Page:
Tick fever is the biggest dog killer in the neighbourhood. It used to be leopard and occasionally hyena that took dogs who were left out at night time but since the neighbourhood has been developed with every square inch filled with town house complexes, wildlife spotting in the locale has reduced drastically to the odd warthog if you’re lucky and the night screams of tree hyrax.
“Anyone special going tonight?” Asks Jack’s mum. “Will Sarara be there?”
“Nah. Just the usual crowd, you know.”
Jack had a two year liaison with Sarara and there were high hopes for marriage but, no doubt exasperated by Jack’s lack of a reliable income and inability to commit, she has since moved on with a lawyer. Jack was displeased. Bloody incomer who couldn’t tell a bushbuck from a dikdik, he said to his friends.
Jack forms part of a diehard group of friends who went to school together and still all live in the same neighbourhood. Loyal to the last, they share a curious twang crosses between a Kenyan and South African accent, their fashion sense is somewhere stuck around the 1980s and they generally coast through life without letting the vagaries of Kenyan politics affect them. The Kenya Cowboy or ‘KC’ lads are civil to the waves of ‘expats’ who move in and out of their lives but have seen too many come and go to brook new friendships. They’ve set many an American tourist’s heart a flutter whilst swinging down from their 4×4 safari vehicle out in the bush, hence no hurry to settle down.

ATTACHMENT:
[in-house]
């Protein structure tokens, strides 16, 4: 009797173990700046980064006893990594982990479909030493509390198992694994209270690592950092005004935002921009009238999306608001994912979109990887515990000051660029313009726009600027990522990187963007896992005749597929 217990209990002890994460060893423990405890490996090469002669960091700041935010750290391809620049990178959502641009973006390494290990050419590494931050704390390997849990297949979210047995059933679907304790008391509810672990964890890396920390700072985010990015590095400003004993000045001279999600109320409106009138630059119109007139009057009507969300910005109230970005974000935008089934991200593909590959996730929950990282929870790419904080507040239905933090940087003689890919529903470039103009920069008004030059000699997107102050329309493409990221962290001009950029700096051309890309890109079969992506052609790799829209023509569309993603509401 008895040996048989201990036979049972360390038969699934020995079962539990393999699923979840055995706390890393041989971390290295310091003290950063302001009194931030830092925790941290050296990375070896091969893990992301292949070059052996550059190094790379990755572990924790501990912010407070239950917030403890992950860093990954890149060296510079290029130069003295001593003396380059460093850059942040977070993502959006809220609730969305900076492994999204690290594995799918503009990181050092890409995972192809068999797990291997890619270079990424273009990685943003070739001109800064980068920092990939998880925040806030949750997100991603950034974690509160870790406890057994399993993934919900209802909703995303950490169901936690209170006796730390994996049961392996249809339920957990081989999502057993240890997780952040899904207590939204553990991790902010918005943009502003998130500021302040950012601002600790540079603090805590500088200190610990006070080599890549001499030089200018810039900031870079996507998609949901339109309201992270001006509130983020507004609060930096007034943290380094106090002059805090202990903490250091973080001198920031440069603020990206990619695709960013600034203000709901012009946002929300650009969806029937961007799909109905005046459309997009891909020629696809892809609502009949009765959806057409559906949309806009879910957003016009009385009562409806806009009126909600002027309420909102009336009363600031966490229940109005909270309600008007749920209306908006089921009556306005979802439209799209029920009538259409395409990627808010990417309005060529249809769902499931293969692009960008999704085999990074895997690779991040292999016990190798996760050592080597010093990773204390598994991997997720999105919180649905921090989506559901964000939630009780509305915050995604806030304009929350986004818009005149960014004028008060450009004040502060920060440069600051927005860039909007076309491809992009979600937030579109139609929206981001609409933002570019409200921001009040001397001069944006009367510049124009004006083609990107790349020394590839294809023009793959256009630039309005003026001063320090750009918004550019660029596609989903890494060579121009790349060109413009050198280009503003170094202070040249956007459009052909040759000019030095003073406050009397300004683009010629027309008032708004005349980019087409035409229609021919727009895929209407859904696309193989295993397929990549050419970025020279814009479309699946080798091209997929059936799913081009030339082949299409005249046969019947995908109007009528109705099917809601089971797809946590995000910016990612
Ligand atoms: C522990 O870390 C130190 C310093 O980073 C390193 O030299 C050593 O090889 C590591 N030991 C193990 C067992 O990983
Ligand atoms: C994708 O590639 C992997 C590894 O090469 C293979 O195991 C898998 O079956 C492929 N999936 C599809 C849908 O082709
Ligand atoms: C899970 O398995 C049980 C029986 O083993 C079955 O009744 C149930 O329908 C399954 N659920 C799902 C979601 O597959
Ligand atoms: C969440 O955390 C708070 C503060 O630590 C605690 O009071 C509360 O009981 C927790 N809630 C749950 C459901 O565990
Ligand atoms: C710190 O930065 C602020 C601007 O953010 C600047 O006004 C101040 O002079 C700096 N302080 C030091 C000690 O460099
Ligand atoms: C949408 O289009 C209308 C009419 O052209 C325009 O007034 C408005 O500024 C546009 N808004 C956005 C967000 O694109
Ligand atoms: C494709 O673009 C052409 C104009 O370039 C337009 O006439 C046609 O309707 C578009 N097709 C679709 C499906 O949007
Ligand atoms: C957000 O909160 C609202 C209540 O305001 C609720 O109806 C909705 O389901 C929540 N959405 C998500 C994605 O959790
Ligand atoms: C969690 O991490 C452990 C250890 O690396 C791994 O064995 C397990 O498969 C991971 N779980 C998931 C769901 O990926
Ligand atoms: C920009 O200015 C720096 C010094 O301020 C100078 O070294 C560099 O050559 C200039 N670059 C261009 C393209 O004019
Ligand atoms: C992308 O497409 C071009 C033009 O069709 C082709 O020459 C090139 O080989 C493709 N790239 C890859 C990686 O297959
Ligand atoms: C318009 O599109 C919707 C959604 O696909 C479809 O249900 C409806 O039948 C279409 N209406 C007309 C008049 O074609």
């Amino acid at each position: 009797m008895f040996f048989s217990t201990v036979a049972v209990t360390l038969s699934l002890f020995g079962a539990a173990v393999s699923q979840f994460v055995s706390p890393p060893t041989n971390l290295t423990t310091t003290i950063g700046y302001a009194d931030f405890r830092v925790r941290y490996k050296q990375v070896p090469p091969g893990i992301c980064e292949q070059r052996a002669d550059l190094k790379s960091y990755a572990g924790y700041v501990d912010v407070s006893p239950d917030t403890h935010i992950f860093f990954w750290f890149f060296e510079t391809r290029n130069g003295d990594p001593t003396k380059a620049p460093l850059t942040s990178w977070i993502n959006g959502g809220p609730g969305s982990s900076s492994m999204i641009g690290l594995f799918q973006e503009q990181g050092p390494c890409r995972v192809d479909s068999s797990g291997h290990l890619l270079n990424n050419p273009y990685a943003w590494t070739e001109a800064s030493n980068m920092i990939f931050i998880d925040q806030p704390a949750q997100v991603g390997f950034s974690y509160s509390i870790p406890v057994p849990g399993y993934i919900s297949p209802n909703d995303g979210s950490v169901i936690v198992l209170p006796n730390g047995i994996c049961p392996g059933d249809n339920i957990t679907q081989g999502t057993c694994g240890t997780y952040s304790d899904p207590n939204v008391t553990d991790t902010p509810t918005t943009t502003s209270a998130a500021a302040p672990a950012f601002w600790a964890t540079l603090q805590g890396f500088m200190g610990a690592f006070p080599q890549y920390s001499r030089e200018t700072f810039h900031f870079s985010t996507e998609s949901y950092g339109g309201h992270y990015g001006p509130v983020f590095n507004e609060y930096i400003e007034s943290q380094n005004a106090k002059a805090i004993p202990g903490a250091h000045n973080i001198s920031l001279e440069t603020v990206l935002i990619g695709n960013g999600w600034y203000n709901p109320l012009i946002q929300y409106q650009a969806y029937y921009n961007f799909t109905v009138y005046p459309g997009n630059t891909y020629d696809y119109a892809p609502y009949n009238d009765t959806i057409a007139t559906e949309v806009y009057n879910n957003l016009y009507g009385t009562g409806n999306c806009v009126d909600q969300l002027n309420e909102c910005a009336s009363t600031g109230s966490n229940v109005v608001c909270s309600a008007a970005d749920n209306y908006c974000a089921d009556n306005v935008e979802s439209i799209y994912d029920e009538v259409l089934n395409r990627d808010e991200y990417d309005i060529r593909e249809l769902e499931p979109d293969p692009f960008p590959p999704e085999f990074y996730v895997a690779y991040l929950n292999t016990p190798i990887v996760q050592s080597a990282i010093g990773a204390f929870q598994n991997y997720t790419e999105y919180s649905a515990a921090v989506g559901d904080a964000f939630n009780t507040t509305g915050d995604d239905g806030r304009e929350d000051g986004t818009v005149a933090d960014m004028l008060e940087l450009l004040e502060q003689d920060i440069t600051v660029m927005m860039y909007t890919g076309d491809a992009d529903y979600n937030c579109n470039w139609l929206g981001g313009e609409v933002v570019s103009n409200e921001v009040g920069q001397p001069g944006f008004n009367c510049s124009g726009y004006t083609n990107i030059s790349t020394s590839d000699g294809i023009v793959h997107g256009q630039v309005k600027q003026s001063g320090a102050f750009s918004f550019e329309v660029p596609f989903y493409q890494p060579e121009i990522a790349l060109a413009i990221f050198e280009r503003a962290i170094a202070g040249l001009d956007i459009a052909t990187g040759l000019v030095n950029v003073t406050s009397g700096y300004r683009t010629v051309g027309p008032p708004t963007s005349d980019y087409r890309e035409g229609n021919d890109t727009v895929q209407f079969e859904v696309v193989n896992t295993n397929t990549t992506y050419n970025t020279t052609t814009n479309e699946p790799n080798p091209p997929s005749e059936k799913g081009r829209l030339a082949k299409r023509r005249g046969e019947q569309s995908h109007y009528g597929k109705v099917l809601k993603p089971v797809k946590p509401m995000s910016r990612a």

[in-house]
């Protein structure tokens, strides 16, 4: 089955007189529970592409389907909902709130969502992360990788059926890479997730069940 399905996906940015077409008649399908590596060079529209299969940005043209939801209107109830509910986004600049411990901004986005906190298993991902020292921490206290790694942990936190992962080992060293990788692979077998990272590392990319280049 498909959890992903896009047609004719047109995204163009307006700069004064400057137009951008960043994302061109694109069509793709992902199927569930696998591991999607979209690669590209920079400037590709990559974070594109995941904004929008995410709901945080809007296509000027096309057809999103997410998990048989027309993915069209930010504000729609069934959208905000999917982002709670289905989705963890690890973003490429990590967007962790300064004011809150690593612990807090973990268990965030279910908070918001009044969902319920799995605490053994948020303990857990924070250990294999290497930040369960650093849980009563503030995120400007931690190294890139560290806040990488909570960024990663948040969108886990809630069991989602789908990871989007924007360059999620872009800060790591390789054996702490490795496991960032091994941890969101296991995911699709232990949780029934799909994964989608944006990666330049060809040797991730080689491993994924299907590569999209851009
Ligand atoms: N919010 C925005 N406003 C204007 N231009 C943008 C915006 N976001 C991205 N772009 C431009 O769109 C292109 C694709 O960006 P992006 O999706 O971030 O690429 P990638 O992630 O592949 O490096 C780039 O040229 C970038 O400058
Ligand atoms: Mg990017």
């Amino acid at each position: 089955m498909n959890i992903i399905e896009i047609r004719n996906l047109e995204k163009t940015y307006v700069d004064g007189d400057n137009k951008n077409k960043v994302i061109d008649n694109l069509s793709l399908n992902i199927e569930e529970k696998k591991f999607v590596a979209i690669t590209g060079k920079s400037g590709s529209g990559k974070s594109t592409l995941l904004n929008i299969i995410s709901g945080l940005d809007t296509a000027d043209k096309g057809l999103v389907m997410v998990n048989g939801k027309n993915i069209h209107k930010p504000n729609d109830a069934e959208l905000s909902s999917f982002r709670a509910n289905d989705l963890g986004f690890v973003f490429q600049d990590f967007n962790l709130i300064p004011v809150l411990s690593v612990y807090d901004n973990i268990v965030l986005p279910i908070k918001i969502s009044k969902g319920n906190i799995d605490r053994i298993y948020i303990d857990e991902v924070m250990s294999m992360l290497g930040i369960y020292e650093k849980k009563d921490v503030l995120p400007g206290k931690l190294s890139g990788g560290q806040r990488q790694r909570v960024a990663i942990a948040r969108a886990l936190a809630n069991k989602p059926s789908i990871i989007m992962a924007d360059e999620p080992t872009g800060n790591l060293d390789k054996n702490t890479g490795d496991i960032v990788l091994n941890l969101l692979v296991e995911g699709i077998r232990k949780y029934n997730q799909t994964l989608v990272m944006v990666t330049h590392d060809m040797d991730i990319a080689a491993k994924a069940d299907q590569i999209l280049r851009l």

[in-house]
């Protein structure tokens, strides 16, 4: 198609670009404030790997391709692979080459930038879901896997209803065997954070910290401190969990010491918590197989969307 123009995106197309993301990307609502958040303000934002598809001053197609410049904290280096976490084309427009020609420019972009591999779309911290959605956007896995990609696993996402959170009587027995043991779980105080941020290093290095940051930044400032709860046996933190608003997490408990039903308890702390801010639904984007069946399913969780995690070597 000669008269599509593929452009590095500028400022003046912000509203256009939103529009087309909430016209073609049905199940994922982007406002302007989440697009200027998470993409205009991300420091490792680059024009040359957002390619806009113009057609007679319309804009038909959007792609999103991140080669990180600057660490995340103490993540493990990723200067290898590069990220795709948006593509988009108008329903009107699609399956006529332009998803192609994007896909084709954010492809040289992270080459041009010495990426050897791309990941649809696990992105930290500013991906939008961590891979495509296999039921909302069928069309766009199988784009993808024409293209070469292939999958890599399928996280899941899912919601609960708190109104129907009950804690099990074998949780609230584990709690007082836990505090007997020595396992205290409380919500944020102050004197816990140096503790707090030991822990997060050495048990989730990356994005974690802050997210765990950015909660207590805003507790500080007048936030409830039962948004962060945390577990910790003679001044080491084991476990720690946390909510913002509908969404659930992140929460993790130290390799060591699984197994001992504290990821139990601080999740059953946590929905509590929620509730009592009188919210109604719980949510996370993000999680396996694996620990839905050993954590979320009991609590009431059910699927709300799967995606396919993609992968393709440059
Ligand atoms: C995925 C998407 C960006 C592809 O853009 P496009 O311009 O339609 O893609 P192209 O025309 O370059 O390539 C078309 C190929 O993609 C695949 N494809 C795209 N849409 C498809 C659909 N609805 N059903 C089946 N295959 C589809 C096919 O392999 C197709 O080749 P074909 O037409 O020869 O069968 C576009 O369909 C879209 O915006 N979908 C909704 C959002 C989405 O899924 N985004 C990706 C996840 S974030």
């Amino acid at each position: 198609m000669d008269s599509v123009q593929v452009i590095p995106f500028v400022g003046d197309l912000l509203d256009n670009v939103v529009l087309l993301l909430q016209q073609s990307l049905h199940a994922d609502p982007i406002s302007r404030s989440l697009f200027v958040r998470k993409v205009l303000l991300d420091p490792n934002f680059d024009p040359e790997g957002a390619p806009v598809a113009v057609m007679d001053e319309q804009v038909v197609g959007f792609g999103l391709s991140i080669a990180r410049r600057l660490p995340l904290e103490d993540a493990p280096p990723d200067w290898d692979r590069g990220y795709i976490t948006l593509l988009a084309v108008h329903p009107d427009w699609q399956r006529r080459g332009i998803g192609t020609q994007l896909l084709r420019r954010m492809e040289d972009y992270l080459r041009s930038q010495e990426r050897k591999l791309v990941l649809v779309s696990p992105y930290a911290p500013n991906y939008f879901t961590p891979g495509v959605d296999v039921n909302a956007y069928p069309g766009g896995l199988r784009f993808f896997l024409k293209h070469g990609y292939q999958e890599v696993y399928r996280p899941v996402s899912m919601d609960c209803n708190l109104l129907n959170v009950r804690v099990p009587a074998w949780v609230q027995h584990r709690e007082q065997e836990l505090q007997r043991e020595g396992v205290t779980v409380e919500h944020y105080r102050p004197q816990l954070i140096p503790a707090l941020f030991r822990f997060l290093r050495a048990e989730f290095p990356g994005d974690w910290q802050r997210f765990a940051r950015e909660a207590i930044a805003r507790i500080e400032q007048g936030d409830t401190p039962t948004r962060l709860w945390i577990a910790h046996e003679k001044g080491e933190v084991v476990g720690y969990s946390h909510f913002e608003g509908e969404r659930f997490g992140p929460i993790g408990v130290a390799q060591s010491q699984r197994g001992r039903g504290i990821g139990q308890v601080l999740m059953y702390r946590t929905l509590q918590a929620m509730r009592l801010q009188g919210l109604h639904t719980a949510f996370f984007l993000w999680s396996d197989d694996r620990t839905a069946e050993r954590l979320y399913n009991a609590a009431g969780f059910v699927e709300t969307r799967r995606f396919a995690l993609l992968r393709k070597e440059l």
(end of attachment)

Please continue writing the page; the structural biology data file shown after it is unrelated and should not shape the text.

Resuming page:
Jack’s overheads are low and he makes ends meet by odd jobbing as a high end safari guide, part time lodge construction manager and general wildlife ‘fundi’ or expert. He would like to get more involved in the business of wildlife conservation, as donors tend to be pretty generous and even donated enough funds for his friend Charlie to buy a private plane. Having learned to fly in Florida in his twenties, Jack has his pilot’s licence too, which comes in handy while criss-crossing the Kenya landscape on safari and visiting his farming friends.
Jack is hoping that his mate Batian’s younger sister, Pips, might be out tonight. She’s ten years younger than Jack and recently transformed into something of a hottie since taking up yoga and training to be an instructor. Perhaps the two of them could set up their own lodge one day? They could run a ranch with yoga retreats? Americans love those. Fortunately Pips won’t be scared of the odd buffalo as she was born and brought up beside Lake Naivasha. It could work out rather nicely. If only he could snag her. Jack looks down at his well worn Aussie work boots and kicks a changalulu (millipede) off the veranda. He reaches for a beige fleece sweater covered in dog hairs that probably belongs to his dad, slings it on and pulls up the zip. Yes, it could work out very nicely indeed. A Nightjar calls. Jack drains his beer.
“Send my salams to dad, I’ll catch up with him tomorrow.” Jack says to his mum.
“I will darling. Have fun.”
If only that boy would settle down, she thinks to herself.
The original version, links: